Workplace jargon

"Workplace jargon" is a term used in the United Kingdom to describe the often needless and/or meaningless sentences and phrases used by both managers and colleagues in the workplace instead of plain English.

It is also known as "corporate speak", "corporate nonsense" and "buzz phrase" in the UK, where these three phrases have a slightly different meaning to the U.S. interpretation and Corporate speak.

Recent investigations have shown that many employees would prefer needless workplace jargon to be removed altogether. Investors in People went so far as to say that this kind of jargon is damaging to UK business.[1]

It has become popular in the UK to carry out a form of Buzzword bingo called Jargon Bingo using workplace jargon or to compare the phrases heard during a workday or in meetings. It is also popular for employees in the UK to create new jargon phrases in order to mock colleagues and managers who use them in their everyday communications and/or meetings.

Marketing speak refers to particular patterns of language often used to promote a product or service to a wide audience by seeking to create the impression that the vendors of the service possess a high level of sophistication, skill, and technical knowledge. Such language is often used in marketing press releases, advertising copy, and prepared statements read by executives and politicians. Marketing speak is characterized by its heavy use of buzzwords, neologisms, and terms appropriated from specialized technical fields which are eventually rendered almost meaningless through heavy repeated use in inappropriate contexts.[citation needed]



  • land and expand - a strategy to sell a small solution and then grow it within the clients environment
  • create the storyboard - outline what the solution will look like
  • cover all directions of the compass - trying to make things acceptable for all stakeholders
  • power to the elbow - getting additional backup information to make your case stronger
  • blue sky thinking - Idealistic or visionary ideas - not always with practical application (source: BBC)
  • off the shelf - buying in a product or service already completed
  • touch base - a desire to meet up with a colleague to discuss progress
  • 50,000 foot view - highest management overview
  • 30,000 foot view - program management view
  • in the weeds - view by staff who actually do the work
  • deep dive - getting into the detail
  • have the vendor in our pocket - keeping a vendor / contractors paid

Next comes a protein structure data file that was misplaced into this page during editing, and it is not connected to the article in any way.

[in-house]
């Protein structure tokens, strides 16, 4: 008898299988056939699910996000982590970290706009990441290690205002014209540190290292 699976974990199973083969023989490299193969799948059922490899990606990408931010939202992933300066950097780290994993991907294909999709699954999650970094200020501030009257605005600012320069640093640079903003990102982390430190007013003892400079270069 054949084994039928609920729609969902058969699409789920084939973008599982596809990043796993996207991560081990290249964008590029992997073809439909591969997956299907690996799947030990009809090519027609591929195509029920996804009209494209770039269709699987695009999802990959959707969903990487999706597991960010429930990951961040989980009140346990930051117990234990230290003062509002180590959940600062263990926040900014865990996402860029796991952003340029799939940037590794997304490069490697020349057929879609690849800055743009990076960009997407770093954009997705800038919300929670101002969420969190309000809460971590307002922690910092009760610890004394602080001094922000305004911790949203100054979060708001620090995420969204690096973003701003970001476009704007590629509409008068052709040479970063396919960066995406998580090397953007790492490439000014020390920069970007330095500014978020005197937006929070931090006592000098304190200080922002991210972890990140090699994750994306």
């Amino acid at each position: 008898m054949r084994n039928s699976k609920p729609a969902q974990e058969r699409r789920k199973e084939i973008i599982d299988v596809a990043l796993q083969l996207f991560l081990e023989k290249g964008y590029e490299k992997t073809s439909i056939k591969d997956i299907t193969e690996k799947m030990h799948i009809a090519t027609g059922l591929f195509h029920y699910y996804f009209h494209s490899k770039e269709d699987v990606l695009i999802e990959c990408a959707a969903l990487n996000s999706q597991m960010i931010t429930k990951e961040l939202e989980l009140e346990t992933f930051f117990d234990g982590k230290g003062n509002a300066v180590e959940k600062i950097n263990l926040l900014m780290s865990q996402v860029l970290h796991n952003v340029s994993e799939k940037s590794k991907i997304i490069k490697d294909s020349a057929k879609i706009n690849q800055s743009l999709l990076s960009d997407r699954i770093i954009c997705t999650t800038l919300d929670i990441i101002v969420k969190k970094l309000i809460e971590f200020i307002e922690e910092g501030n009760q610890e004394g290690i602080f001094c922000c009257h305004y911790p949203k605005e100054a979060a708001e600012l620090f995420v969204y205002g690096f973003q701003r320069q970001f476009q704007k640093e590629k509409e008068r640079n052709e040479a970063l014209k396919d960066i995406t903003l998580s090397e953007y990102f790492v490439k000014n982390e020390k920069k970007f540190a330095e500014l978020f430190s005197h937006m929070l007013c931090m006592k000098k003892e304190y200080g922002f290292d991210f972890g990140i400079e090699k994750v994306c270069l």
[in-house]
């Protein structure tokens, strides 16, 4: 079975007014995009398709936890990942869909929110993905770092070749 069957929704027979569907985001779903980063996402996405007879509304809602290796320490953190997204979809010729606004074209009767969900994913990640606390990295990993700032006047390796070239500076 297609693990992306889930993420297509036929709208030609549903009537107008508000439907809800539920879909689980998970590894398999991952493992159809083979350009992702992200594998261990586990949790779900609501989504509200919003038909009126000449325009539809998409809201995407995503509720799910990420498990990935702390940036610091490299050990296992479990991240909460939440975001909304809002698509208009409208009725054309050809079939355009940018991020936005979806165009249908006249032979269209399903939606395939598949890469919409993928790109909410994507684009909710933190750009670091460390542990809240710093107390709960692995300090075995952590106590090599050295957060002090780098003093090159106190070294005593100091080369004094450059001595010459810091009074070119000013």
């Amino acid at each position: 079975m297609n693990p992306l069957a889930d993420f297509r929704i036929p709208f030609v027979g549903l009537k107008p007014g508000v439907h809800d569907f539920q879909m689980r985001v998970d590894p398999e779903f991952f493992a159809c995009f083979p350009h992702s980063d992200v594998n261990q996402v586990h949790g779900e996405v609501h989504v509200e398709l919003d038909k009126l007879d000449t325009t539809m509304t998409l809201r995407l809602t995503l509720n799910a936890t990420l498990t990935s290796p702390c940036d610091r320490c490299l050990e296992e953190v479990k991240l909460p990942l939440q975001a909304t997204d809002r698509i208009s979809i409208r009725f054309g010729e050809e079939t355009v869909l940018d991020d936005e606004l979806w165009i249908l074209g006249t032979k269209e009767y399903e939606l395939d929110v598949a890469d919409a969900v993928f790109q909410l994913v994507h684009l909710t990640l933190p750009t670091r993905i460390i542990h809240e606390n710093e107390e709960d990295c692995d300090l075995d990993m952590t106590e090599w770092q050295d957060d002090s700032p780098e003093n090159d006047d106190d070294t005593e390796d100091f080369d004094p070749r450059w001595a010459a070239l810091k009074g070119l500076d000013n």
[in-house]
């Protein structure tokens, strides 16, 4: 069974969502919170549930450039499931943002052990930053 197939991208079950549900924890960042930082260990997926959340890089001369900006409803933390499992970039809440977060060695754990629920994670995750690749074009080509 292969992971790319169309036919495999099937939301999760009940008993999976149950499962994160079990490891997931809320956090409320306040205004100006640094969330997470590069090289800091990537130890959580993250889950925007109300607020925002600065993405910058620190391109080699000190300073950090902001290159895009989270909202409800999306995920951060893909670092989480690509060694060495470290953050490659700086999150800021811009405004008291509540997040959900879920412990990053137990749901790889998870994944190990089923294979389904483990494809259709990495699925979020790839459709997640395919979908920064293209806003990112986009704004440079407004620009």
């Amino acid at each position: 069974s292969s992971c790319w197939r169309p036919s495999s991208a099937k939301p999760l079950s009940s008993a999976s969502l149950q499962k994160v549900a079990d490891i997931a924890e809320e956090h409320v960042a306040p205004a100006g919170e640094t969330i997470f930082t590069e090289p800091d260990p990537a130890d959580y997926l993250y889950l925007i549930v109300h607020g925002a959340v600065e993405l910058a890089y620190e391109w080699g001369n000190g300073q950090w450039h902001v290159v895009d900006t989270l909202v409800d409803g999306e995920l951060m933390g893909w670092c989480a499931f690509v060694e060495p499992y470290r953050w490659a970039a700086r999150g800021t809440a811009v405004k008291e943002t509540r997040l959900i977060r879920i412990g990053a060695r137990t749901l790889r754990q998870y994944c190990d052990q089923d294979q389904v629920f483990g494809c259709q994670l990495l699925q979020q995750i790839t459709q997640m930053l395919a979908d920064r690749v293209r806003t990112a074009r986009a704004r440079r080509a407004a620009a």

• we need one belly button to push - a term used to describe reducing the number of suppliers
  • eat our own dogfood - use the same product that is sold to your customers, especially if it's a bad product (from Eating one's own dog food)
  • joined up thinking - discussing the viewpoints of each organization and coming to an agreement or compromise
  • end user perspective - what a customer thinks of a product or service or how they feel having to or after using a product service
  • singing from the same sheet music - showing a united front or everyone understanding and saying the same thing to customers or service users
  • pushing the envelope - going outside normal boundaries to achieve a target or goal (such as exceeding specifications)
  • win-win solution - providing a product or service which makes everyone happy
  • in the loop - knowing what's going on and being kept informed
  • pick the low-hanging fruit - going for the easiest option
  • raft of measures - a collection of proposals or schemes
  • under-pinning - the foundations of an idea, which helps another connected scheme or proposal
  • hub - an idea which other ideas are linked to
  • moving forward - making progress on an idea or scheme
  • Unique selling proposition (USP)
  • Lean forward and Lean back media


  • BBCi (2006) "Workplace jargon isolates staff" [2]
  • IVP (2006) Press release: Investors in People 15th Anniversary IVP
  • Reef Business Information (2006) "Managers unable to communicate with staff," Personnel Today


  1. ^ [1]

See also

External links

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